A revolutionary breakthrough in bittersweet culture. Imagine never having to wonder if you're buying or selling a male or female plant again. The majority of the flowers formed on Autumn Revolution™ are perfect, meaning that the flower itself has both male and female parts. In other words, you only need one plant to bear fruit. Perhaps because of this unique characteristic the fruit production is absolutely extraordinary and the berry size is twice that of the species. Should most definitely be considered for commercial production. Florists we've shown this to were awestruck. Truly an extraordinary improvement for this beloved native vine.
Dark red buds open to orange-red trumpet-like flowers which deepen in color as they mature to an incredibly bold red. Tubular flowers are larger than the species measuring 3-4 inches long. A vigorous vine, it will climb on stone or woodwork. An outstanding vertical accent to add color to a sunny fence or wall.
Self-pollinating, sweet, early bearing plant. Without a male, the fruit is seedless; with a male the plant will produce larger and more fruit. Less susceptible to spring frost damage than regular arctic kiwi. Best with limited space in colder climates. Full sun to part shade.
An old favorite now available in a tree form. Makes a great vertical accent with three-season appeal. Creamy white flat-topped flowers in spring are followed by clusters of red berries maturing to black in fall. Disease resistant, glossy green foliage changes to purple-bronze in fall. Developed by the University of Minnesota.
Selected by Rod Bailey because of its exceptionally heavy bloom. Although the species tend to flower biannually, Snowdance™ flowers well annually and begins flowering at an earlier age than the species. Large, fragrant panicles of creamy white bloom in June. This sterile variety produces no untidy, brown seedheads. Lustrous, dark green foliage is slightly larger and darker than the species. As wide as tall with attractive, shelved branching. A pest and disease free lilac tree for residential and park use. Equally attractive as a specimen as it is in group plantings.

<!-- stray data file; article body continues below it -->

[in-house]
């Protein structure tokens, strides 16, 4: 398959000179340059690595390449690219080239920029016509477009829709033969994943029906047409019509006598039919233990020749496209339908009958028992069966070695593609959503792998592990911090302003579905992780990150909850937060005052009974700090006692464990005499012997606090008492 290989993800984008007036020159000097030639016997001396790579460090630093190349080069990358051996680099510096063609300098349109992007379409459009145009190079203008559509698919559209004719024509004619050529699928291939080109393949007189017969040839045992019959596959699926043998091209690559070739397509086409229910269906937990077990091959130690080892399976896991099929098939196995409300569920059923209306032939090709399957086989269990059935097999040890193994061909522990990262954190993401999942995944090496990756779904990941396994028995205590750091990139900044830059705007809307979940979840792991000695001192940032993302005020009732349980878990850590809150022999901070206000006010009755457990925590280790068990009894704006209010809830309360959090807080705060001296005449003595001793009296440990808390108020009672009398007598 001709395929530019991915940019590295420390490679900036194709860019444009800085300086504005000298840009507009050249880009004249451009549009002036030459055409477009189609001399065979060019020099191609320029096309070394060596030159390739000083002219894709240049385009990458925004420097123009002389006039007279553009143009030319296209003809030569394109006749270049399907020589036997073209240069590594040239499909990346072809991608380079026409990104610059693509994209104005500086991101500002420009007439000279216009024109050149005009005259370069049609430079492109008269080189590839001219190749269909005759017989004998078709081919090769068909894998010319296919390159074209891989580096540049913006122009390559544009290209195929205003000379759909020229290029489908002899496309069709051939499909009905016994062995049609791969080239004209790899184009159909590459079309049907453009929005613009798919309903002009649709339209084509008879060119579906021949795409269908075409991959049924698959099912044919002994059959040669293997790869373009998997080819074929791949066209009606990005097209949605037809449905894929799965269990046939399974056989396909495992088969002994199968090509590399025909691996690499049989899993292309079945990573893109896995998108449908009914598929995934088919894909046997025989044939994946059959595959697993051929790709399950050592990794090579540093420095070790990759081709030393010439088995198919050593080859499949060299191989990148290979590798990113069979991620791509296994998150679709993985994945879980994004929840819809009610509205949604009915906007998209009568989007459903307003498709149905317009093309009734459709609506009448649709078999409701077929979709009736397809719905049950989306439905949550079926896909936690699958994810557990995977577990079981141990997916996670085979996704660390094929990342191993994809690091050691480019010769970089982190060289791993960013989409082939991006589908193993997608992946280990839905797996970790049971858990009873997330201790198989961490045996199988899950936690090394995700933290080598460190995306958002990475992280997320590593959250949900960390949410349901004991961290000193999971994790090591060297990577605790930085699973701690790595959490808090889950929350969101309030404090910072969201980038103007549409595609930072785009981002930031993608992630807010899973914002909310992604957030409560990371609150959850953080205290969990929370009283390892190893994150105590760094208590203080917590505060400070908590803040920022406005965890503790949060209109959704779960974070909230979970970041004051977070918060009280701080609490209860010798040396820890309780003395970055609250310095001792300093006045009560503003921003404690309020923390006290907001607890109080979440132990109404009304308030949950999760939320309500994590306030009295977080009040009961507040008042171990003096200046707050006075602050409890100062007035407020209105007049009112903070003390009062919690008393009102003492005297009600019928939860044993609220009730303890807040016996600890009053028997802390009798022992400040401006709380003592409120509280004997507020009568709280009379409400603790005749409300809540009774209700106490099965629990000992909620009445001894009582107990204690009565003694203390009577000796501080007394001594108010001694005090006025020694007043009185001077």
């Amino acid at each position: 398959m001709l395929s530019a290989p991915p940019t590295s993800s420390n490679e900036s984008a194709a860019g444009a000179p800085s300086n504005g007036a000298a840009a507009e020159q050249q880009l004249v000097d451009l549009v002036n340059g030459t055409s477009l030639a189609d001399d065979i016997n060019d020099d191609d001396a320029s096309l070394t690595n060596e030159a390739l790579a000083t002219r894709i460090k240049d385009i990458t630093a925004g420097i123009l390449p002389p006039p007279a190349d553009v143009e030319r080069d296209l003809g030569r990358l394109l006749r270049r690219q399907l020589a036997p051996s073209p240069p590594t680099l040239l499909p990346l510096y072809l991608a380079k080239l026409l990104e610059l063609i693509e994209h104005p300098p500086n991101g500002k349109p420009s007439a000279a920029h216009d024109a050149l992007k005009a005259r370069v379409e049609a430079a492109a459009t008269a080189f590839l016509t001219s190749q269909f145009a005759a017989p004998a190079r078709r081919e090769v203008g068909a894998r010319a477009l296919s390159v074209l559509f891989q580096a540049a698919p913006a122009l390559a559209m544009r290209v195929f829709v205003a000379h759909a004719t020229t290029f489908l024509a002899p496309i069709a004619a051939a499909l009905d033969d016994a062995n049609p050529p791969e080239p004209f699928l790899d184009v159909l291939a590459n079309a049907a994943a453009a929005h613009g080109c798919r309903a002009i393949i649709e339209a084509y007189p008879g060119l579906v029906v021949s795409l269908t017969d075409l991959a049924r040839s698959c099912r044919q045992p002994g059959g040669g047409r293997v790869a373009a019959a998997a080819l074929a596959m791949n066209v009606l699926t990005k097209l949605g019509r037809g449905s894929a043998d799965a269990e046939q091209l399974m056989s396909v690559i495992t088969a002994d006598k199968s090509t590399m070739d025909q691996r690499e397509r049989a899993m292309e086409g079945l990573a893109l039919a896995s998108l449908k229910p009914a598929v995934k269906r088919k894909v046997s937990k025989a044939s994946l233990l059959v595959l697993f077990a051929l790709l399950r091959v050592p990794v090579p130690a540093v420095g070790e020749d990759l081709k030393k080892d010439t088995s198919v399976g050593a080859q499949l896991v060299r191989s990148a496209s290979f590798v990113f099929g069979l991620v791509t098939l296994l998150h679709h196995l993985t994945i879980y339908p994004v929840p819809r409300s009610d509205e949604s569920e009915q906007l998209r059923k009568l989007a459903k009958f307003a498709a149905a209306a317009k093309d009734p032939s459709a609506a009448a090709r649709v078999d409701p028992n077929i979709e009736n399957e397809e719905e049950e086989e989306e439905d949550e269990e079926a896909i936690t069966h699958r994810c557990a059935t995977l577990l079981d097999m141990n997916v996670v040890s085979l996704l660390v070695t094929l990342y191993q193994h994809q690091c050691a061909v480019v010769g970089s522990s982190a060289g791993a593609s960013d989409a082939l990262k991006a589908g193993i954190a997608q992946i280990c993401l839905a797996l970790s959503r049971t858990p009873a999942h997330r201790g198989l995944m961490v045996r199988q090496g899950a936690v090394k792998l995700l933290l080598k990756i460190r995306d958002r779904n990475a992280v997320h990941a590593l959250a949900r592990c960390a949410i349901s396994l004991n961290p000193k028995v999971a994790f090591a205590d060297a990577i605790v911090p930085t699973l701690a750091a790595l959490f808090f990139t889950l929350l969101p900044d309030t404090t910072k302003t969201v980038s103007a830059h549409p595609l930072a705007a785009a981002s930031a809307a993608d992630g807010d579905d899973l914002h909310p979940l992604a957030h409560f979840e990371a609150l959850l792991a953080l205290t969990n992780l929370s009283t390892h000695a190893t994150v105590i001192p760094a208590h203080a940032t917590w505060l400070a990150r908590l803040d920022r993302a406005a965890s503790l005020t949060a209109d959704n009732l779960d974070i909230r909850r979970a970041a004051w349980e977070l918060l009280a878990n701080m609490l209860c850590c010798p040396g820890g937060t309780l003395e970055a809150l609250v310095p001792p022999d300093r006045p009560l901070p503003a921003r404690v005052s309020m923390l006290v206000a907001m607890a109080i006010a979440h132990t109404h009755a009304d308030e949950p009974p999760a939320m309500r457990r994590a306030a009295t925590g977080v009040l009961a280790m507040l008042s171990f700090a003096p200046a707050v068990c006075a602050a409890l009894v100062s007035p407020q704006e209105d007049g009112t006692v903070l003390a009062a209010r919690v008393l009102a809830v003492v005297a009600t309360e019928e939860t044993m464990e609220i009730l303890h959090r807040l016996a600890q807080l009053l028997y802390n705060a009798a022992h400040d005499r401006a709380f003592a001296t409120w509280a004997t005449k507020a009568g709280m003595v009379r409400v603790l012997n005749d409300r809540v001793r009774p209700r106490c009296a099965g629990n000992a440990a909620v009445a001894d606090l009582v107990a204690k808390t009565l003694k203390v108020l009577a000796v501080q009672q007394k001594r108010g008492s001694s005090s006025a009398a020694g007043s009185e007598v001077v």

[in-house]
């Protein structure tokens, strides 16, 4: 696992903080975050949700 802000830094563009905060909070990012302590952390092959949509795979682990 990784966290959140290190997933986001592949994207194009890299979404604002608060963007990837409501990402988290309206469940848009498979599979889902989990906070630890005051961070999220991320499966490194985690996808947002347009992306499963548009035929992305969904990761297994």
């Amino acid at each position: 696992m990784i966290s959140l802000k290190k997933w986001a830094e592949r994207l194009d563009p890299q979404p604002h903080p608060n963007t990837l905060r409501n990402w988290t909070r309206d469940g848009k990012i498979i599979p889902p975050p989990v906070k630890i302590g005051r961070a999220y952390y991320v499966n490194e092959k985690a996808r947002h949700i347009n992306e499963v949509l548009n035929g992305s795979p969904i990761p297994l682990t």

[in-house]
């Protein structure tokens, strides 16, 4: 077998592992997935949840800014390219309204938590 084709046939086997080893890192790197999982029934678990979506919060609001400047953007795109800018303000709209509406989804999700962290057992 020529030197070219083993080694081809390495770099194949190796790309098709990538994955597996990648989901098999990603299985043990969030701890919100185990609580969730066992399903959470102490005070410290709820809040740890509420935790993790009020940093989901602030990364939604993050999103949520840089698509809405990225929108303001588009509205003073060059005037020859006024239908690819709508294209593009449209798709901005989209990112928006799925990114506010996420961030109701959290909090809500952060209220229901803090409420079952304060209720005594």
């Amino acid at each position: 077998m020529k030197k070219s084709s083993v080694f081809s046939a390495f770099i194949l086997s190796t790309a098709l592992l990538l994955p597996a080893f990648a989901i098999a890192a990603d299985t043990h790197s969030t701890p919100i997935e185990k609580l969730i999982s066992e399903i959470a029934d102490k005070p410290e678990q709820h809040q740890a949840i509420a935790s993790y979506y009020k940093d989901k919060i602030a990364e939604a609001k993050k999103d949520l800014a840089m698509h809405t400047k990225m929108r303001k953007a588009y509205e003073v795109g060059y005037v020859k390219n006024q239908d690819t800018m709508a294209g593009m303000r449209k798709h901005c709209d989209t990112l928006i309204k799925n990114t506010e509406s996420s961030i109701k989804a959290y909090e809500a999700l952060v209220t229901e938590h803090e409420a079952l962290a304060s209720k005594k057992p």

Originally selected at the Beijing Botanic Garden by the same individual whose cultivar name it bears, this new tree lilac variety sports primrose yellow bloom trusses and shiny cinnamon colored bark. The blooms also have a wonderful fragrance, which is an added bonus.
Medium-sized flowering tree has multi season interest because of its ornamental, amber-colored, exfoliating bark. In mid-June large, creamy-white, fragrant flowers appear. Shown to be drought and salt tolerant once established. Needs a well-drained soil in full sun or part shade. Useful in residential and commercial plantings.
This hardy tree has small white flowers in spring that produce abundant clusters of scarlet berries in the fall. The smooth, dark brown bark is almost beech-like. Great all around tree, should be better known.
Excellent in both wet and upland soils, this tree has a coarser, less deeply incised leaf than Q. alba, and acorns borne on 2- 4" stalks. It shows good transplant success. Named a 1999 GreatPlants® for the Great Plains Award winner.
This native tree is well adapted to sandy, acid soils, but will tolerate heavier soils and more alkaline conditions than pin oak. It is great for use as a specimen tree in lawn or boulevard plantings. The red fall color can be spectacular.
An outstanding example of our national tree, the White Oak is strong, disease resistant, and drought tolerant. The foliage is deep green above and white underneath. 2000 Gold Medal Plant® Award winner.
A small, suckering tree or large shrub with an oval to rounded crown, ideal for naturalizing. Racemes of white blooms flower in May and are followed by dark purple fruit. Provides food and habitat for wildlife.
This improved Canada Red cherry was selected by Bailey Nurseries for its vigorous growth, straight trunk and uniform top. Foliage is a darker red, with a thicker leaf texture than regular Canada Red. Proper soil conditions are necessary for normal growth with this variety. Pay special attention to insure good drainage and aeration.
The foliage is the star on this very hardy tree. It emerges green, then turns red as leaves mature, and finally turns red to reddish-purple in fall. Proper soil conditions are necessary for normal growth with this variety. Pay special attention to insure good drainage and aeration.
This tree blooms in the first part of May, with fragrant white flowers in slender drooping clusters. One of the first trees to leaf out in spring, it has dark green foliage that turns yellow to red as autumn arrives.
This cultivar from Clayton Berg of Helena, MT, is an excellent addition for colder areas of the Plains States. It has unusual reddish leaves that almost appear black. Spring brings pure white flower clusters which produce 1/4" dark red fruit later in the season. Despite the name Redleaf, this prunus leafs out green before taking on the red color it's known for.